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family caregiving, financial well-being, health care ethics, health equity, health policy, palliative care



  1. Thomas Hebdon, Megan C. PhD, DNP, RN, NP-c
  2. Phan, Cuong T. BSN
  3. Phillips, Carolyn PhD, MSN, RN, AOCNP
  4. Wan, Shaowei PhD, MS, BPharm
  5. Doyon, Katherine PhD, MEd, RN, CHPN
  6. Gray, Tamryn PhD, MPH, RN
  7. Johnson, Lee PhD, RN
  8. Fischer, Stacy M. MD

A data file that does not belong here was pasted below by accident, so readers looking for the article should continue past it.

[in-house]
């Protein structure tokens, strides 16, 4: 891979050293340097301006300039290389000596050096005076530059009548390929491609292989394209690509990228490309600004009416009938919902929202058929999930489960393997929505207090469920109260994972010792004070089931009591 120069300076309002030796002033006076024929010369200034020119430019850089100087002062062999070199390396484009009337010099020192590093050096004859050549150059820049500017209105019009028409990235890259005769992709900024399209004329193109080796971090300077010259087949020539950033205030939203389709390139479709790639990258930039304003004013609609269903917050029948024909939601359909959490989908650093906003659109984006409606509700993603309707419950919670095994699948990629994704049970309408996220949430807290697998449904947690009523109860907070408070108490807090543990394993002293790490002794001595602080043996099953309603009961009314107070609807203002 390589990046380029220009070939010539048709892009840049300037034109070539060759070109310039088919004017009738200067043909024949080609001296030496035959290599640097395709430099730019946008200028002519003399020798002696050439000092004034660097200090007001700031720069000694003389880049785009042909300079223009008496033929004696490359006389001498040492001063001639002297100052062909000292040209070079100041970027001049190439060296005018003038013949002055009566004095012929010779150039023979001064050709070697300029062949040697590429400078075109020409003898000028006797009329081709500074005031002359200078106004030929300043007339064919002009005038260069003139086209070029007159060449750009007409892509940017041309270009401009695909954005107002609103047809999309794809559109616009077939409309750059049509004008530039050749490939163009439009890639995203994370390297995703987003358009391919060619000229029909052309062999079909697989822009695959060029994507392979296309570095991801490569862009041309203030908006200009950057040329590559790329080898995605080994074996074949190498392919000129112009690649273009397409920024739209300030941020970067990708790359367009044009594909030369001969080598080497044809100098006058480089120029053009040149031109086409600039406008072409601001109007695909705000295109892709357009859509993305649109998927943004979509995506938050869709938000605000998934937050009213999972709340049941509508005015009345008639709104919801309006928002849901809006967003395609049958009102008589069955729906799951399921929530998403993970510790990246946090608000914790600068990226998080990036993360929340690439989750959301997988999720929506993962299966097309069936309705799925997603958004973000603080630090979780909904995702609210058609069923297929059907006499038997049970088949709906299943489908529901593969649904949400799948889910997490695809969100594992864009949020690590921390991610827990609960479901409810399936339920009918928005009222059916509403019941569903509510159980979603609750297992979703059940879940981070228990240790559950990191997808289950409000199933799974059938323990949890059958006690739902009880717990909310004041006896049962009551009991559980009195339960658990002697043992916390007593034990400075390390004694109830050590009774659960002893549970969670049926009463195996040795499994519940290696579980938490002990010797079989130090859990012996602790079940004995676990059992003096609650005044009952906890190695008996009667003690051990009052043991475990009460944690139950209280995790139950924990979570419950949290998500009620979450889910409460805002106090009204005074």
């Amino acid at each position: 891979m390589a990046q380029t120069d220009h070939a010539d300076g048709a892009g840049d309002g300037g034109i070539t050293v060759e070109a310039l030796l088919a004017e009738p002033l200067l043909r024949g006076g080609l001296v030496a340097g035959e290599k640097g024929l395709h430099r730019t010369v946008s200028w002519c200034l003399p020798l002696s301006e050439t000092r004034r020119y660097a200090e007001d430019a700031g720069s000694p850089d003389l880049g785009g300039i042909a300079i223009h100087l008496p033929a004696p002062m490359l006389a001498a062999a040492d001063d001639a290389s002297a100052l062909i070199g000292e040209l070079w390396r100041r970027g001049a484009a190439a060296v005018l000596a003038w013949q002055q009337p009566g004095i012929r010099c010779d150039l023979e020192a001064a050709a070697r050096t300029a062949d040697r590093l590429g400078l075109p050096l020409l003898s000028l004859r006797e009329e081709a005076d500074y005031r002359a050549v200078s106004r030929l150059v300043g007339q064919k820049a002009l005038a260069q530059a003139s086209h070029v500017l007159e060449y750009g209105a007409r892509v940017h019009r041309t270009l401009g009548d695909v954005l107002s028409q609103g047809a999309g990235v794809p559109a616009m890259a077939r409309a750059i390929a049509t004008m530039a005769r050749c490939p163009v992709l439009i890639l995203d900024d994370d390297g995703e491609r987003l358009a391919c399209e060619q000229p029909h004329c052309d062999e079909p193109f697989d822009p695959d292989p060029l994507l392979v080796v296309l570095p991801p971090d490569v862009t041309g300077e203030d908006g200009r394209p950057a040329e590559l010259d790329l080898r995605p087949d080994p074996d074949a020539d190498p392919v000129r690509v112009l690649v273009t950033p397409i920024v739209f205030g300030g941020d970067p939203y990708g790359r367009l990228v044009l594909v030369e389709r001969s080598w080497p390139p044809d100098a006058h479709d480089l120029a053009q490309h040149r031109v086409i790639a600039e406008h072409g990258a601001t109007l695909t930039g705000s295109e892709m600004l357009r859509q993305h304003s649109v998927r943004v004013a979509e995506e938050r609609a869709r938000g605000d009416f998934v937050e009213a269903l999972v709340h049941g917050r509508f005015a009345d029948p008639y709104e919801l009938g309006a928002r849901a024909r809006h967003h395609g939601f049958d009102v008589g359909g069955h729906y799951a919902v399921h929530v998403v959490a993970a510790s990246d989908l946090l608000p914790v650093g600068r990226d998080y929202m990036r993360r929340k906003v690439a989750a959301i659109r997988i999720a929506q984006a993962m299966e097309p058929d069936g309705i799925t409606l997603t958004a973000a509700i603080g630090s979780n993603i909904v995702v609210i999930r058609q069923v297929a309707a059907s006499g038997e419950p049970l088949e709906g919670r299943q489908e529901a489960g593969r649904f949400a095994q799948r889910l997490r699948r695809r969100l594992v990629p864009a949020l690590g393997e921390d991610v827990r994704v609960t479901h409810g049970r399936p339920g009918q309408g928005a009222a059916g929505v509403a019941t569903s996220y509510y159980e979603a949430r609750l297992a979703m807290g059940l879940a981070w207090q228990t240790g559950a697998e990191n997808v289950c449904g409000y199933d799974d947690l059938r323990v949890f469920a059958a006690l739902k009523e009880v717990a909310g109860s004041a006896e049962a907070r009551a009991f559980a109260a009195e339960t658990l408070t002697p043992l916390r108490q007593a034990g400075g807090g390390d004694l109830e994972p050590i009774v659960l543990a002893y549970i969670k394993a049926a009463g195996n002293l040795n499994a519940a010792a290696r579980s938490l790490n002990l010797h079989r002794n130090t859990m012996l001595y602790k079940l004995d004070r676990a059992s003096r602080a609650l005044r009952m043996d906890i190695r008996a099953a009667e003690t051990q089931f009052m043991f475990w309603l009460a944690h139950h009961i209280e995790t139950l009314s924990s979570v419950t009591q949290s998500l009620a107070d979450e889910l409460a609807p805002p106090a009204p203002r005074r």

Palliative care nurses are key members of the health care team and provide support to patients and their families navigating chronic and life-limiting illness. Financial burden is an issue inherent to chronic illness, yet has not been fully addressed in family caregivers. The purpose of this article is to (1) provide a case study of a family caregiver navigating chronic illness with her daughter and the associated financial and employment consequences and (2) review the nursing ethical, policy, and practice implications of financial burden for family caregivers. The ethical implications of financial burden in family caregivers relate to health equity and health outcomes for both the patient and family caregiver in treatment access and quality. The policy implications include state and federal policies related to caregiver compensation and support and family medical leave. Palliative care nurses play an integral role in addressing caregiver financial burden through assessment, education, referral, and policy support. Family caregivers are essential to the palliative care team, and palliative care nurses have the opportunity to lead initiatives to support the financial well-being of family caregivers in practice, research, and policy settings.